To earn the Democratic nomination, as Fred Thompson points out, Obama ran as George McGovern without the experience, a left-of-center politician who would meet unconditionally with Iran, pull us precipitously out of Iraq, prohibit new drilling for oil, and grow big government in Washington by all but a trillion dollars. In his general election TV ad debut, however, Obama pirouetted like Baryshnikov. With a commercial Mike Huckabee could have run in a Republican primary, Obama now emphasizes his commitment to strong families and heartland values, "Accountability and self-reliance. Love of country. Working hard without making excuses." In this yet unwritten chapter of his next autobiography, Obama tells us he is the candidate of "welfare to work" who supports our troops and "cut taxes for working families." The shift in his political personae has been startling. Obama has moved right so far and so fast, he could end up McCain's Vice-Presidential pick.

General-election Obama now billboards his doubts about affirmative action. He has embraced the Bush Doctrine of pre-emption saying, "I will do everything in my power to prevent Iran from obtaining a nuclear weapon...everything." He tells his party "Democrats are not for a bigger government." Oil drilling is a consideration. His FISA vote and abandonment of public campaign finance introduce us to an Obama of recent invention. And as he abandons his old identity for the new, breeding disenchantment among his formerly passionate left-of-center supporters and, equally, doubts among the center he courts, he risks becoming nothing at all, a candidate who is everything and nothing in the same moment. In one of the most powerful marketing books of the past few years, Authenticity, an exploration of our demand for what's real in an increasingly contrived world, authors Gilmore and Pine quote philosophy professor Crispin Sartwell about Al Gore. "Every attempt to regain authenticity," Crispin says, "only casts a new, infinitely repeated image through the hall of mirrors that is his political life and our media experience of that life." Those reflections set the authenticity of John McCain in high-relief. McCain has revealed himself to his core.

In the defining moment of his life, McCain was willing to give everything for one thing, and that one thing was his country. Contrast that with Obama, who has told America that he is "a proud citizen of the United States and a fellow citizen of the world." Obama is the talented salesman who seduced one state after another saying "Iowa, this is our moment," "Virginia, this is our moment," "Texas, this is our moment," and then tells Europe, "people of Berlin, people of the world, this is our moment." How many times can Barack Obama sell the same moment to everyone, before he becomes Mel Brooks in "The Producers"? Who is Barack Obama? His campaign, as it reupholsters him before our eyes, says we can never know -- perhaps because Barack Obama does not know himself.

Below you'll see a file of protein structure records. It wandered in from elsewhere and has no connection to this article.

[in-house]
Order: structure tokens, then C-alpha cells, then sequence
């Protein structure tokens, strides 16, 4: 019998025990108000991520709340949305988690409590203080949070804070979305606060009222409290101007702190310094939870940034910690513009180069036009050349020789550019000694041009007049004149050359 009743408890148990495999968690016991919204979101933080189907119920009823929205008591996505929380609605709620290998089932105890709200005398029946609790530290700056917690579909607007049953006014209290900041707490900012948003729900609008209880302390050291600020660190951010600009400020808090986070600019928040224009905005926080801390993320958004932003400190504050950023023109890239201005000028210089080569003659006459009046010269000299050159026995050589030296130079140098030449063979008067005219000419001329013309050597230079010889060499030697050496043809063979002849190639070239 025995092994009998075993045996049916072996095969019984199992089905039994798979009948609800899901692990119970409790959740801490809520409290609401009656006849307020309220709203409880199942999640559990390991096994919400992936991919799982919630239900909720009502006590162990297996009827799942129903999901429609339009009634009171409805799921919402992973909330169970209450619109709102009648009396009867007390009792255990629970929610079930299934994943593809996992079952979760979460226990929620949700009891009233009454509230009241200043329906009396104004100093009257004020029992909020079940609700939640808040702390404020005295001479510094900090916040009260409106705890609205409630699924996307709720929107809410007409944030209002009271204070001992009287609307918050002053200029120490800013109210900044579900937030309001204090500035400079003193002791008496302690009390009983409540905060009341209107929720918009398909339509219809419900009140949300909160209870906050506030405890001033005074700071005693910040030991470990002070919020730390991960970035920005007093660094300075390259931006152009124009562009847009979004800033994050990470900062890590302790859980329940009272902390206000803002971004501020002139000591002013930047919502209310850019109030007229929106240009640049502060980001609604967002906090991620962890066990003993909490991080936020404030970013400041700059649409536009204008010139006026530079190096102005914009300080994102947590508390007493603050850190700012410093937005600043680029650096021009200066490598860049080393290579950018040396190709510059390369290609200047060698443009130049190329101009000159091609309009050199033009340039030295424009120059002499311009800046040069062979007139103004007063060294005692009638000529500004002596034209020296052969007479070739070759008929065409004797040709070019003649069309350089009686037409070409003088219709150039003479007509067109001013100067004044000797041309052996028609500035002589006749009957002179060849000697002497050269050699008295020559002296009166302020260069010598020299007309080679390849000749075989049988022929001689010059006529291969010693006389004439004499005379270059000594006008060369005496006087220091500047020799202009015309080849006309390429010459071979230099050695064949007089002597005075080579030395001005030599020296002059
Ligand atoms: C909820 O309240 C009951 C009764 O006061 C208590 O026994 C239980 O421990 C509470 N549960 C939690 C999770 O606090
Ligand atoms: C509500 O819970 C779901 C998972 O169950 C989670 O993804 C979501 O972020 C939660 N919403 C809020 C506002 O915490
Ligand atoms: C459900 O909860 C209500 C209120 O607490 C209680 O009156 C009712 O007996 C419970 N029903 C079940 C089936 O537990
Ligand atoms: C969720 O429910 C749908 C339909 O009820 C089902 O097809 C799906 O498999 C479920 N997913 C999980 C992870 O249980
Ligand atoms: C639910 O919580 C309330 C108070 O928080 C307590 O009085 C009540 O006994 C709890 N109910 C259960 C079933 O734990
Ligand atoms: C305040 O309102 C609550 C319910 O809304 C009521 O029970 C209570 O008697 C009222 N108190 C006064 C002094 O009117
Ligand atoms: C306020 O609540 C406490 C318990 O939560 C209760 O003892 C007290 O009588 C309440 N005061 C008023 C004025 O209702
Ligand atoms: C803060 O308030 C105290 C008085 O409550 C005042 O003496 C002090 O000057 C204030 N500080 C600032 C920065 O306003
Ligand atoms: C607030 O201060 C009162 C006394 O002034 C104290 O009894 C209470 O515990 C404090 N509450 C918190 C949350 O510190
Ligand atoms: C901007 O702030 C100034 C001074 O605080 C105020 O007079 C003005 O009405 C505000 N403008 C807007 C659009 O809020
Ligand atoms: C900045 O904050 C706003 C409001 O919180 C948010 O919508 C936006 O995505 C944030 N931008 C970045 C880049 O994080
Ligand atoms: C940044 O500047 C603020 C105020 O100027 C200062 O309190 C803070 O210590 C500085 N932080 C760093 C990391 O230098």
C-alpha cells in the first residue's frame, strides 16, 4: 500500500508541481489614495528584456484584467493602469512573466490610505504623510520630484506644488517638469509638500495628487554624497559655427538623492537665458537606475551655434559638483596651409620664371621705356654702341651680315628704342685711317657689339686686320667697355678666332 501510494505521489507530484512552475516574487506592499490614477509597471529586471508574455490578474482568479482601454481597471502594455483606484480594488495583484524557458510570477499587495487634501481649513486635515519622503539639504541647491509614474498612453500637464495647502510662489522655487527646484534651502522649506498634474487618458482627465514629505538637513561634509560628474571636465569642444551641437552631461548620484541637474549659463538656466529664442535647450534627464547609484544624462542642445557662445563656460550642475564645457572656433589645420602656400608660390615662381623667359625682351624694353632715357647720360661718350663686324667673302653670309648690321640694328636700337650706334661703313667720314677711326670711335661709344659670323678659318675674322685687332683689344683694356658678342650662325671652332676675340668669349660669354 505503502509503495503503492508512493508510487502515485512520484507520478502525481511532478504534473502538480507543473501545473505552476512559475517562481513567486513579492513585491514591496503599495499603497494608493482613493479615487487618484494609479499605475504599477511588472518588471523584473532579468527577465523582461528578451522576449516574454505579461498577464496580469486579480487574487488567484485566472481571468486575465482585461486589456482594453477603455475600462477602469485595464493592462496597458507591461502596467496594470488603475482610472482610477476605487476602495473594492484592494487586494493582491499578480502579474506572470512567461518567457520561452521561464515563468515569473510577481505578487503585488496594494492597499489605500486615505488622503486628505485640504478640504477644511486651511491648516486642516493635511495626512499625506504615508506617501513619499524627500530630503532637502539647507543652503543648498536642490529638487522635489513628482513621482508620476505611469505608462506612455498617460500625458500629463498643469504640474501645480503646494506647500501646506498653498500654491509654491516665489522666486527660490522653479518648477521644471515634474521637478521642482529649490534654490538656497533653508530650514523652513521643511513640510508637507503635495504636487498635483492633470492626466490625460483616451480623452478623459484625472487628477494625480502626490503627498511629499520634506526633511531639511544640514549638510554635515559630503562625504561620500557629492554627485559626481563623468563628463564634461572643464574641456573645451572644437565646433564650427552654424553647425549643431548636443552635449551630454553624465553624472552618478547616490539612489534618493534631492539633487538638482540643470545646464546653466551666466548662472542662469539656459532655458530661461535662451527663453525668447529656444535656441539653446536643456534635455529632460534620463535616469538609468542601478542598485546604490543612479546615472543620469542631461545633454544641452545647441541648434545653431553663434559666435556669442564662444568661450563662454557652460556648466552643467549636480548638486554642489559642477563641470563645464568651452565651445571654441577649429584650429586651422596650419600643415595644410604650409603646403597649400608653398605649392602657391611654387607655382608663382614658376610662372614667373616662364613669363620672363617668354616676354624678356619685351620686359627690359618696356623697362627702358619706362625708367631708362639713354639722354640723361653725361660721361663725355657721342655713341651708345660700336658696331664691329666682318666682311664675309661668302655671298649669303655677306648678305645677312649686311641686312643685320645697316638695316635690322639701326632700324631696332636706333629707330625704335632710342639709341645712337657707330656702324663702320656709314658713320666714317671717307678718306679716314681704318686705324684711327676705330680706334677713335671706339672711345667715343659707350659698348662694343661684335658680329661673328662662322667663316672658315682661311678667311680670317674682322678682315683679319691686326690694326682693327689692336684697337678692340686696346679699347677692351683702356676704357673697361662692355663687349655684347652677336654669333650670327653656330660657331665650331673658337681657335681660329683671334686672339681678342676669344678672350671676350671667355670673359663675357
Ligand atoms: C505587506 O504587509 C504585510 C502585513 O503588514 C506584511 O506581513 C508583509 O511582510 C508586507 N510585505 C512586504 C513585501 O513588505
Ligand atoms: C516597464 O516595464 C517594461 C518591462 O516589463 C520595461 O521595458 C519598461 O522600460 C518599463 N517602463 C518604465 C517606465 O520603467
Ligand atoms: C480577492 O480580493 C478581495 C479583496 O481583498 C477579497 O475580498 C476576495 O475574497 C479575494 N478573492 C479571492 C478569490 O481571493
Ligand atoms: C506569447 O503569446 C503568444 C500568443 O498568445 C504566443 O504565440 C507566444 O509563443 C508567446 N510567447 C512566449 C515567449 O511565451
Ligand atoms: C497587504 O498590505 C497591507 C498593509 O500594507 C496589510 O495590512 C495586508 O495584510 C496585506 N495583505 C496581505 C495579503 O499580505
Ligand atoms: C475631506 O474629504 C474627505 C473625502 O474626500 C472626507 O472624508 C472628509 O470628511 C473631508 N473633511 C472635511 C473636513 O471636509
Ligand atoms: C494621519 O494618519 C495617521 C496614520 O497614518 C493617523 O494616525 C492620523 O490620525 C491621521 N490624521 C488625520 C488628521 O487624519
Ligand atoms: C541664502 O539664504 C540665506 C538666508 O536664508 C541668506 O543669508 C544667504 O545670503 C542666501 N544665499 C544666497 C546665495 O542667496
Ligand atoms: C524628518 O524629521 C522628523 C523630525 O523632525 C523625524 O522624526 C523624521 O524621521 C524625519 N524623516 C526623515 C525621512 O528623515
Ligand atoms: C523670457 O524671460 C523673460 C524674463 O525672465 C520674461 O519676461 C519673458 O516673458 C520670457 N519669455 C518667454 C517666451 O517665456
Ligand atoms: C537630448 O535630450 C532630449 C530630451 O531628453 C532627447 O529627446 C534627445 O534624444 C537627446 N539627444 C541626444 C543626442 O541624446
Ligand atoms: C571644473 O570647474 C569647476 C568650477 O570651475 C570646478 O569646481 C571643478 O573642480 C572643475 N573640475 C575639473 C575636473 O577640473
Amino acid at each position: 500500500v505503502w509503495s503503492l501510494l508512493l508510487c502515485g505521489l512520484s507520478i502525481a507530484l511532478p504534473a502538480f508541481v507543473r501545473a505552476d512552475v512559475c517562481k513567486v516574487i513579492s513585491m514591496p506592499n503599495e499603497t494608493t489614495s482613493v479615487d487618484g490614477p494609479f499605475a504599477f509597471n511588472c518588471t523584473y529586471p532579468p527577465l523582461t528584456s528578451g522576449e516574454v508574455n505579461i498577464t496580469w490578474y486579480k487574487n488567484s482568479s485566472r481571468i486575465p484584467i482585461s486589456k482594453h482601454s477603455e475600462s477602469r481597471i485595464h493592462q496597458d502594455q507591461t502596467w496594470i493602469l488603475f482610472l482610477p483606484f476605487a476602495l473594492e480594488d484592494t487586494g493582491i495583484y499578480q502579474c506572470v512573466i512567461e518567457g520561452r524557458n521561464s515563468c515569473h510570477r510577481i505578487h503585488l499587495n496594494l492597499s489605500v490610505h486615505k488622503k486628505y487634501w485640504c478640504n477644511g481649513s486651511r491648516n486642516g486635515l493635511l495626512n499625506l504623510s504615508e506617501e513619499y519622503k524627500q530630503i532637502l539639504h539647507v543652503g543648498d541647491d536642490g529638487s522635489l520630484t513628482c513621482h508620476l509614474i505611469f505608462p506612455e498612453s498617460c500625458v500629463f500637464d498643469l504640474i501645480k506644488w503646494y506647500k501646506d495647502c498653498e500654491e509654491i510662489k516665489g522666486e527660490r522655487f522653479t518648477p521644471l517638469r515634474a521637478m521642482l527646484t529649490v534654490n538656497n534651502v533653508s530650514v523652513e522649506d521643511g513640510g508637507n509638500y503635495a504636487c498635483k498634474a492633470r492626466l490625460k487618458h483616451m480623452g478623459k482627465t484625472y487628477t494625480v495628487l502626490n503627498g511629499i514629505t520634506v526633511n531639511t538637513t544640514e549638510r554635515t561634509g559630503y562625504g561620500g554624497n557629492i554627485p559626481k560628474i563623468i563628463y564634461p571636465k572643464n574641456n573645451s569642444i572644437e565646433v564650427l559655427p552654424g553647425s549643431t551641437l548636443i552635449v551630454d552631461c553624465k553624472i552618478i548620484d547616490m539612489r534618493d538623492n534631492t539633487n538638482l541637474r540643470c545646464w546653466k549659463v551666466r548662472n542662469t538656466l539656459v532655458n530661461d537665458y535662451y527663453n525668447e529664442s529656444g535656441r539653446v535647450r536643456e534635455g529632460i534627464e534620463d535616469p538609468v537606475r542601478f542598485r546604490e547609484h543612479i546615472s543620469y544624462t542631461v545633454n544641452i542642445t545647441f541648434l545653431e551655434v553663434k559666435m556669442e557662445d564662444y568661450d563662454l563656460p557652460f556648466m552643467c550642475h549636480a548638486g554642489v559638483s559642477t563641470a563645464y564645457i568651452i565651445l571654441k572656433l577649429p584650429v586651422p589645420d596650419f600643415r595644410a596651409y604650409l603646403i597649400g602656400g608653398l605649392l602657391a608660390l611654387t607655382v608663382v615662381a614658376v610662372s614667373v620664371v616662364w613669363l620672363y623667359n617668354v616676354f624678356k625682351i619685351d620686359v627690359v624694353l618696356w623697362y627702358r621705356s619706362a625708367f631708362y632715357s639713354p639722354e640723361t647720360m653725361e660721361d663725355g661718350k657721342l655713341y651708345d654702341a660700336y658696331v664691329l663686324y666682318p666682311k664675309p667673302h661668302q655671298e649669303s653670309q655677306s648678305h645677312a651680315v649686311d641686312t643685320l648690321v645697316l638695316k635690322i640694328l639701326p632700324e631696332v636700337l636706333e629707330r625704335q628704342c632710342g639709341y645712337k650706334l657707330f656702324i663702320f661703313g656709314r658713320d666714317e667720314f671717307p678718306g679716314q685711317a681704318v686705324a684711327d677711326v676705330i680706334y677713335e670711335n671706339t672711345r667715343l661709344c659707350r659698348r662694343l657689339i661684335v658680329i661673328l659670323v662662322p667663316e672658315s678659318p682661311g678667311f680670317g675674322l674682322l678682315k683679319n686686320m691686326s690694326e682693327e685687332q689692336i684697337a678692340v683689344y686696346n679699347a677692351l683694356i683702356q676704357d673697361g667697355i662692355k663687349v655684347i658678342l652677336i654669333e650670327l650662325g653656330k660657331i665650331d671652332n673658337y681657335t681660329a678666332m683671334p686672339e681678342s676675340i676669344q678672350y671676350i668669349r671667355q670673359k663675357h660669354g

Dreams from My Father is a staggeringly beautiful book, lyrical, powerful and poetic. It is also the story of a man who has been many men, all named Barack Obama. In his own eyes, he is one race, but also another. He is an American, but also a Kenyan. He is from Hawaii and also the Kansas heartland. He is Harvard elite, then the Chicago streets. At times he decries the very clay from which he was made, only to remake himself again.

At each place and stage, as Barack Obama chronicles the chapters of his life, he tells us how he has re-invented himself, becoming the role he inhabits, though not falsely or in-authentically, like Bill Clinton. He actually seems to transform himself, becoming what must be next. He has been called distant, aloof and somewhat unapproachable, perhaps because we cannot approach what he does not have, a solid core. His soul seems to be molten and made up of dreams, which is at once breathtakingly inspiring and forbiddingly indeterminate. When this young man with the flowing, passionate core, when this candidate without the solid-center changes positions and transforms himself as we watch, it leaves Americans much more in doubt about who he is and how he would lead us. It also reveals an Obama of unapproachable arrogance and inestimable self-regard: He appears confident voters will appreciate his superiority regardless of where he journeys or what he becomes to meet his political ambitions.

John McCain is a complete and well-formed man. Barack Obama is completing himself. As he moves to fit what he perceives to be a right-of-center country, he distances himself from the simple and authentic passion of a young candidate who once pledged "Change We Can Believe In."

This is the trap Barack Obama has made for himself, the one he cannot escape, the one Hillary Clinton foresaw, the one that may doom him. The Obama campaign knows it too. In fear the dream is being lost drop-by-drop, they are going negative on John McCain. Maybe the aliens should ask to meet McCain, as well.